Most days include a couple of significant climbs

Some long days & some steep to very steep sections

Not for beginners

Our grading guidelines have been carefully created based on our many years of cycling experience, as well as customer feedback from our trips. Of course, if you're still struggling to figure out where you fit on the scale, do feel free to give us a quick call and we'll be more than happy to help!

For more information about our grading system click here.

Is this suitable for you?

You’re definitely not a novice rider, you’re fit, you ride regularly at weekends, sometimes staying on the bike for much of the day, you love your bike! You also enjoy a challenge and if you haven’t already done so you’re keen to attempt a semi-serious to serious mountain pass or two. You’re as comfortable with the prospect of descending from the top of a col as you are with the idea of climbing it and you’re confident that you have the skills to do so safely. You’re not necessarily a “racer” but you can crank up the pace a little when it’s necessary and you don’t mind forgoing a coffee stop if the schedule demands it occasionally. You probably own and use clipless pedals. You have good control of your bike and can take a drink from a water bottle without having to unclip and put your feet on the ground. Whilst you find a full day in the saddle fulfilling you’re not obsessed and as much as you are looking forward to the riding on your holiday, you’re also looking forward to a little local culture and cuisine. Grade 3 would be a good option for you.

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Dates & Prices

Private Departures

Private Departures

Are you keen to only travel with your family or friends? Struggling to find the right date? Well, we can organise a private departure for this tour and tailor aspects to suit your group's specific needs. Contact our friendly team and we'll help you turn your dream into reality.

Start Date
End Date
Price p.p.
Start Date
Return Date
8 days
Start Date
Return Date
8 days
Start Date
Return Date
8 days

Whats Included Tick

A) Accommodation (shared twin / double en suite rooms)

B) Meals as per the itinerary (B=Breakfast, L=Lunch, D=Dinner)

C) Full tour service, including Skedaddle guides

D) Unless stated, at least one leader qualified in first aid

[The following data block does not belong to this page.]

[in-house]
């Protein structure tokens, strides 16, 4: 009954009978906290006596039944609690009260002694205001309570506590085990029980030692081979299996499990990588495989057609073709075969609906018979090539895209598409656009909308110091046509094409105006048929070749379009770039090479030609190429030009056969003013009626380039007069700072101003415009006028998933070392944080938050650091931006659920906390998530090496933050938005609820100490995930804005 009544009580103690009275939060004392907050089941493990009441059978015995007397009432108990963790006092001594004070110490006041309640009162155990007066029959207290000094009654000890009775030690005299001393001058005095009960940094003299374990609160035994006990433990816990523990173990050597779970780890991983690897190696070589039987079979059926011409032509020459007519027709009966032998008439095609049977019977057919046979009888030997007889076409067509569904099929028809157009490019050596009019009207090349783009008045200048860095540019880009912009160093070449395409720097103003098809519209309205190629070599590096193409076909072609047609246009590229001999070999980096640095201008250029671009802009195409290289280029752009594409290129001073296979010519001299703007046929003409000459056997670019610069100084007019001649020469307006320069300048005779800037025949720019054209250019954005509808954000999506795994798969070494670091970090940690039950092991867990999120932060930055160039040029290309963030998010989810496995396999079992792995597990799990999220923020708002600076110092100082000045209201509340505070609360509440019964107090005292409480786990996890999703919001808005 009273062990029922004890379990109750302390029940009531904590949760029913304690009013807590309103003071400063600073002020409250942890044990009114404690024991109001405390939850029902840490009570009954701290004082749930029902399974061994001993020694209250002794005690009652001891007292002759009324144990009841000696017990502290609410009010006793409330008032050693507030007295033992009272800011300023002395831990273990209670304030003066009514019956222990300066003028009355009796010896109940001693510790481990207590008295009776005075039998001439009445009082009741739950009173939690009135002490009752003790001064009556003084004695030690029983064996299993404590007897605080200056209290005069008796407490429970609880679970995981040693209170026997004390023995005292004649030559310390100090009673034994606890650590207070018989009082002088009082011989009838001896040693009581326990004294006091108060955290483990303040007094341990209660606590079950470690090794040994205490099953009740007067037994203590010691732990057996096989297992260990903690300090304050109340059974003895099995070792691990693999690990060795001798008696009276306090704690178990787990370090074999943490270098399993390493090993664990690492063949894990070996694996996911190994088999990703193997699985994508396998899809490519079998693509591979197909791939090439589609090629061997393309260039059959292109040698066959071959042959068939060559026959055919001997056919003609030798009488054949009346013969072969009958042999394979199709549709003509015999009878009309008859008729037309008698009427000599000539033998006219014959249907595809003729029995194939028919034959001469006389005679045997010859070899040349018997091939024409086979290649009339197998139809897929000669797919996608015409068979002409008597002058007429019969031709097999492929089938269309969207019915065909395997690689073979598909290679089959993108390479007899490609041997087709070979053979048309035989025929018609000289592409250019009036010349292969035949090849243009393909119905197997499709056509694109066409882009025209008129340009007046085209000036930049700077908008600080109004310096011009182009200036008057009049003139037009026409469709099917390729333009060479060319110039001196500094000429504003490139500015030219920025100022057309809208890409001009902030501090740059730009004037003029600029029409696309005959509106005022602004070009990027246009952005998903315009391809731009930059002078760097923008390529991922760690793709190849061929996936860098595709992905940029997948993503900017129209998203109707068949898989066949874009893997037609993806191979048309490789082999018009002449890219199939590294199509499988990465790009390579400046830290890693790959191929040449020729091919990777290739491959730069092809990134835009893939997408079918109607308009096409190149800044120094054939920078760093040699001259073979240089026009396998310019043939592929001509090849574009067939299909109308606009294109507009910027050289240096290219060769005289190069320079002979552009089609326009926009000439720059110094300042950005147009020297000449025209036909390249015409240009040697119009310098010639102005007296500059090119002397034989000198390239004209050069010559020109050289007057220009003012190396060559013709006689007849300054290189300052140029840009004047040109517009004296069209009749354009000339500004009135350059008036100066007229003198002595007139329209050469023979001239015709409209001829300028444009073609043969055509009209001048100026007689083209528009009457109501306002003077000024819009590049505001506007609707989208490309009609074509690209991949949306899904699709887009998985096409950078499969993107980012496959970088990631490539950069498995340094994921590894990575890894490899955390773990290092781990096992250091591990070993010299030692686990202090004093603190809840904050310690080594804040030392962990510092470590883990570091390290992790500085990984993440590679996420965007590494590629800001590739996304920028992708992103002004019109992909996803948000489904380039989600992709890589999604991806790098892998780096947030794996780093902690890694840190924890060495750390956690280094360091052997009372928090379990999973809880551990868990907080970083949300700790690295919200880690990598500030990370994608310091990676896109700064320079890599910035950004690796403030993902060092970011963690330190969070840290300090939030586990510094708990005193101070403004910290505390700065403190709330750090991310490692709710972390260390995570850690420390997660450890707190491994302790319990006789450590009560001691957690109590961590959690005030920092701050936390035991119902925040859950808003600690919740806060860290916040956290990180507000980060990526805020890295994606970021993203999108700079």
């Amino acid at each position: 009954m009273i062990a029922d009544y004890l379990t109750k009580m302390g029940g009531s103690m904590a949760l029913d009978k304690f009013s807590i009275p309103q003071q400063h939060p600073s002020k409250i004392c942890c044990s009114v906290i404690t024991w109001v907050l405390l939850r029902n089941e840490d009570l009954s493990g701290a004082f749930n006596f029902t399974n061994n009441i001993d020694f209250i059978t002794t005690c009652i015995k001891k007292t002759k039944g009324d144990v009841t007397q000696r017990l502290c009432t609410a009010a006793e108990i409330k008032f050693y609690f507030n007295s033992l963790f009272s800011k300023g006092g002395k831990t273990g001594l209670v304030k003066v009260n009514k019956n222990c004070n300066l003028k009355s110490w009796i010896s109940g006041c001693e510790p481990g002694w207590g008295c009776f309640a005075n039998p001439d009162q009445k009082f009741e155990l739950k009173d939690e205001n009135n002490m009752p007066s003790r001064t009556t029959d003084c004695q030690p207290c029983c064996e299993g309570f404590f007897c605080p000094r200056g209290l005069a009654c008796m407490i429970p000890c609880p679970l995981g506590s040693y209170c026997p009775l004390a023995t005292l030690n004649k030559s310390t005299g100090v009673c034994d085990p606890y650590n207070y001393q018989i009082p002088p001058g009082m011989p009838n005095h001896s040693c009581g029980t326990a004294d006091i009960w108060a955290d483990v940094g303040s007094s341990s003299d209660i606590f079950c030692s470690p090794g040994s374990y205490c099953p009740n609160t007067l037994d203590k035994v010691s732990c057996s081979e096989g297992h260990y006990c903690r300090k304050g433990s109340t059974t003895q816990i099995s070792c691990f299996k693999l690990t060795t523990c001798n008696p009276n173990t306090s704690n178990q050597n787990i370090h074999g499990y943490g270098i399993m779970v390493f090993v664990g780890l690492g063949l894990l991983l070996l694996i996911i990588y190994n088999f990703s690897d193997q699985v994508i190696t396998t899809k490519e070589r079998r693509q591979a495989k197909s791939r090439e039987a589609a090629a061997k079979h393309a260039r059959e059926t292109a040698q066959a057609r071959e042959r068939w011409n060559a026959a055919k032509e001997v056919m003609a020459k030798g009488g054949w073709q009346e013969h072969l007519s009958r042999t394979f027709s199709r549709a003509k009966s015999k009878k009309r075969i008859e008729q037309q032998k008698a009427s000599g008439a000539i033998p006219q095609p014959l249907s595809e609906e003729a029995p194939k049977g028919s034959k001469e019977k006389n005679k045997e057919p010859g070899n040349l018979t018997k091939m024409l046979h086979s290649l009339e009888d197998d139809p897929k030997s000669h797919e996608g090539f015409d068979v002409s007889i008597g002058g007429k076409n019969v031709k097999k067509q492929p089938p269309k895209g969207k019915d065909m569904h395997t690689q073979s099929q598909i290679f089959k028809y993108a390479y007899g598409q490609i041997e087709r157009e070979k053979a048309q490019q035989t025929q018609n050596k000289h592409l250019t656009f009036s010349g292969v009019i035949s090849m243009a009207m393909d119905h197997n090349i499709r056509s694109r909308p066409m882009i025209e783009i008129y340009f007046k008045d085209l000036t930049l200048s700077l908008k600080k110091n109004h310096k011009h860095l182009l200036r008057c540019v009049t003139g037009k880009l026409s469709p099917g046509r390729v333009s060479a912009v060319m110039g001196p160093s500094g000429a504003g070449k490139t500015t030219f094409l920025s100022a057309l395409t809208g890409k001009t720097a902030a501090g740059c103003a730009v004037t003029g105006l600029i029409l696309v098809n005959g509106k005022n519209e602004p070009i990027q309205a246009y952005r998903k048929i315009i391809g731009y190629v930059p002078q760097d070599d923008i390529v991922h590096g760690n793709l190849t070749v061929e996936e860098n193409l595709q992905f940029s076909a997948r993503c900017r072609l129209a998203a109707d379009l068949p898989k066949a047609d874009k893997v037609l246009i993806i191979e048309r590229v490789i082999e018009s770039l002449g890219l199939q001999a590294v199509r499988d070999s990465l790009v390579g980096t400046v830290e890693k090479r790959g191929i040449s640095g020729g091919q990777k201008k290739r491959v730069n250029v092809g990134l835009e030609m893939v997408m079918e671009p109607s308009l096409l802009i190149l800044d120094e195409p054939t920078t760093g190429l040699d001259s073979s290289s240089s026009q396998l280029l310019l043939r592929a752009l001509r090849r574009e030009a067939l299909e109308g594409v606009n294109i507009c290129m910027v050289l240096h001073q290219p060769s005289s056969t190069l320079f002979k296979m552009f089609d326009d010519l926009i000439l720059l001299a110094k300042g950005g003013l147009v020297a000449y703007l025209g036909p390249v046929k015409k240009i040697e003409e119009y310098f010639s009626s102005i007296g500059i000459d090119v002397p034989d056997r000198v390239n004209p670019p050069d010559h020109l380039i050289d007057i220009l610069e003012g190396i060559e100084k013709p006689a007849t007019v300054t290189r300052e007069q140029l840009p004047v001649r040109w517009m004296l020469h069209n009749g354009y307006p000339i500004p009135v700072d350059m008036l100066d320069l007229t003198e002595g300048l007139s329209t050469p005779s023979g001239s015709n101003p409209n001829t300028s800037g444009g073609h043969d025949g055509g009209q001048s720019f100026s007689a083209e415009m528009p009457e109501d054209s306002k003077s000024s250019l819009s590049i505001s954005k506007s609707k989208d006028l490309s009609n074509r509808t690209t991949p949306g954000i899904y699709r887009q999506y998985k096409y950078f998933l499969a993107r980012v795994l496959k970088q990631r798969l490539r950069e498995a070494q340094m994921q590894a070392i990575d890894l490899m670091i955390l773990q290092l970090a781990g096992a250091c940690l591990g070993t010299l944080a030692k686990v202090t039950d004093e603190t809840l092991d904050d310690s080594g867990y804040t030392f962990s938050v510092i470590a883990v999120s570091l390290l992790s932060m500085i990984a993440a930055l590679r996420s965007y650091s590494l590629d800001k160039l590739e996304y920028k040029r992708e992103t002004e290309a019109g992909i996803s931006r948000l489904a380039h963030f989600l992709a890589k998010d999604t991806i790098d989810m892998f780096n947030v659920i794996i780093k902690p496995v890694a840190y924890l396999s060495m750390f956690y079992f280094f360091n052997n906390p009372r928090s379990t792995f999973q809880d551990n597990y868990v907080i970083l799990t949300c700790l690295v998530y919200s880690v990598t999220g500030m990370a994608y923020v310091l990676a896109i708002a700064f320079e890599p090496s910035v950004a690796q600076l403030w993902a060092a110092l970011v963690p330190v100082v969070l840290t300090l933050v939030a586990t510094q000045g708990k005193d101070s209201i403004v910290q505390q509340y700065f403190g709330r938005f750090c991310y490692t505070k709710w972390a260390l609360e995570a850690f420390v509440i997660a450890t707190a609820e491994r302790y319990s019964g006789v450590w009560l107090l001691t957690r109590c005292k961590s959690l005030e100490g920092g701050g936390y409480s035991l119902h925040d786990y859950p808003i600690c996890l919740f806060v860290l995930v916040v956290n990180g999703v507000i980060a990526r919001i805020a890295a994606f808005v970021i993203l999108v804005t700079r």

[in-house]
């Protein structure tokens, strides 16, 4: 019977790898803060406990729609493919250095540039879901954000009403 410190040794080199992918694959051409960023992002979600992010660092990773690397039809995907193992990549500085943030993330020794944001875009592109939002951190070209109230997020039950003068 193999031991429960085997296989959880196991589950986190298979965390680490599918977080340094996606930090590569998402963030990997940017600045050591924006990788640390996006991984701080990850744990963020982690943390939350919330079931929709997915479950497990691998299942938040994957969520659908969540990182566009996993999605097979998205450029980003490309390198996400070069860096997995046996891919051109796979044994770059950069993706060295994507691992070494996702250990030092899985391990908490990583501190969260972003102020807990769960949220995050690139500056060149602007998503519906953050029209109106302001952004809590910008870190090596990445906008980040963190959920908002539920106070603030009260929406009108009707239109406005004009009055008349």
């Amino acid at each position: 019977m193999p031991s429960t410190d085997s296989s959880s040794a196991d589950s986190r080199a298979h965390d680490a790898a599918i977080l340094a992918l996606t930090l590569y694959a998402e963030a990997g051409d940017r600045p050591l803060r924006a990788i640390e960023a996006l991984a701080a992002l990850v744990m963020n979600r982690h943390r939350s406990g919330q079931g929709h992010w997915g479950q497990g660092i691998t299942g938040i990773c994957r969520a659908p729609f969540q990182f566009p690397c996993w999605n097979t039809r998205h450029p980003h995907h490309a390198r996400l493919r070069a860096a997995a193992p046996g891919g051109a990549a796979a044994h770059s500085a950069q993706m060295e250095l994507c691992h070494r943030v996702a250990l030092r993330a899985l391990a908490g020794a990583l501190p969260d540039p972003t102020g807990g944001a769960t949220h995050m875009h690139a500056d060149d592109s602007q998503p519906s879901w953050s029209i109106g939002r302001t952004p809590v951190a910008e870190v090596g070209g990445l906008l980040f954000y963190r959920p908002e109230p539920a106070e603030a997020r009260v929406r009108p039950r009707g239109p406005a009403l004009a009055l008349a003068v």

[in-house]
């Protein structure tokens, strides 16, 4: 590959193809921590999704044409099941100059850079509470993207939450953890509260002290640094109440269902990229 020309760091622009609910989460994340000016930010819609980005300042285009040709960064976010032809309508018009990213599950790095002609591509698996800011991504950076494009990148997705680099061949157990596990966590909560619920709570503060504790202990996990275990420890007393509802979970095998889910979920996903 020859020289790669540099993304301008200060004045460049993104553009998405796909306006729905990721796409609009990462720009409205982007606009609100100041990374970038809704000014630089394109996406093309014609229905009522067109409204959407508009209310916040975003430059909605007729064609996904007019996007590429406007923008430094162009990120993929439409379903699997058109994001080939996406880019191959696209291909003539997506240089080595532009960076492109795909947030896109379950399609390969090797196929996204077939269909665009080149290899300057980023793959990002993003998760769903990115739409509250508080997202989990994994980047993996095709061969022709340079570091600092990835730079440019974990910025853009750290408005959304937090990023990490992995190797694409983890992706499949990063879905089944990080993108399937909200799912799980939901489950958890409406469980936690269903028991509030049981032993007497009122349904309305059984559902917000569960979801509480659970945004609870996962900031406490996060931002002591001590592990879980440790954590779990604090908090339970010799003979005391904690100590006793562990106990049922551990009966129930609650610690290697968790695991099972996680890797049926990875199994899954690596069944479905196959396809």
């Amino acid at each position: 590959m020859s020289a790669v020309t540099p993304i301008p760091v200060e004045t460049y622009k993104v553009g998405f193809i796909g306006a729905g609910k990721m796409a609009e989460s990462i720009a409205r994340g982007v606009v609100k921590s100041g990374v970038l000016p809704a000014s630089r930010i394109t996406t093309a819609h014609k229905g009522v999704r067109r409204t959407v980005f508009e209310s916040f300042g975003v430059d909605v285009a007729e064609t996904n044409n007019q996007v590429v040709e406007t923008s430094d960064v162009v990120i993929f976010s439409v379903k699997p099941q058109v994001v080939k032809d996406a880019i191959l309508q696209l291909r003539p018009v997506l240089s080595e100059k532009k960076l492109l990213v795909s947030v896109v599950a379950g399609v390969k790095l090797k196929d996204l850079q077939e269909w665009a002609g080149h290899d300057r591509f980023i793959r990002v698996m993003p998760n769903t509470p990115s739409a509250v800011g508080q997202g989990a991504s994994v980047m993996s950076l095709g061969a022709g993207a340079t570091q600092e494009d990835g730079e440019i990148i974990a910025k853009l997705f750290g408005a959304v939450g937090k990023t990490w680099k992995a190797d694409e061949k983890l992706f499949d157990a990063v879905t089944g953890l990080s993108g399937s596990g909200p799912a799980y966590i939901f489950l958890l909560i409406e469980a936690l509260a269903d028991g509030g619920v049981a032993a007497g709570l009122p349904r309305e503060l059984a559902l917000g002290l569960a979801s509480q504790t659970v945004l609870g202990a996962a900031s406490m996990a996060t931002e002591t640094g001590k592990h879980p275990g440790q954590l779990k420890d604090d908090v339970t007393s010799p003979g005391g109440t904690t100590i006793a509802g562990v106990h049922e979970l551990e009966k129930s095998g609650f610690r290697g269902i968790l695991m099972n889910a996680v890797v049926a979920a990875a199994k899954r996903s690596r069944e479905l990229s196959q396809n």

E) Support vehicle and luggage transfers

F) Airport transfer on scheduled arrival day from Basel airport (BSL)

G) Airport transfer on scheduled departure day to Lyon airport (LYS)

What's not Included Cross

A) Bike rental (available if required)

B) Flights and charges for travelling with your bike (if applicable)

C) Meals not stated in the itinerary

D) Single room (available if required)

E) Travel insurance

F) Personal clothing and equipment

G) Personal expenditure (souvenirs, bar bills, hotel facilities etc)

H) Entrance fees to museums and other attractions en route

I) Airport transfers on days other than the scheduled arrival / departure days

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The Essentials

Travel Options

Your tour starts in Mittelbergheim and finishes in Fleurie.

Group airport transfers are included in the cost of your holiday and both the arrival transfer from Basel airport (BSL) and return transfer to Lyon airport (LYS) will be co-ordinated with the group flight schedule.

We will provide you with details of suitable flight/arrival/departure schedules as flight timetables become available.

Please check with us before making any travel arrangements to ensure we have reached the minimum number required to guarantee your holiday and to make sure your arrangements fit with our scheduled transfers.

Please note If you make travel arrangements that fall outside of the scheduled transfer windows, there may be an additional charge for individual transfers.


Accommodation (shared twin or double ensuite rooms) will usually be in hotels, chambre d‘hôtes, and local auberges, with a 3 star rating or of an equivalent standard. Our accommodation has been hand-picked and chosen for room and service quality, as well as food quality and, of course, French charm.

Bike Hire

If you don’t own a suitable bike or would prefer to avoid bringing your own, we have bikes available to hire. The standard hire bike is a fully-carbon Scott Addict (pictured above) fitted with rim brakes and Shimano 105 components. On this holidays it is possible to upgrade to an Ultegra Disc model. The bikes come with flat pedals as standard, so if you prefer to ride with clip-in pedals please bring your own pedals along with you. We can also include a helmet which should be requested at time of booking.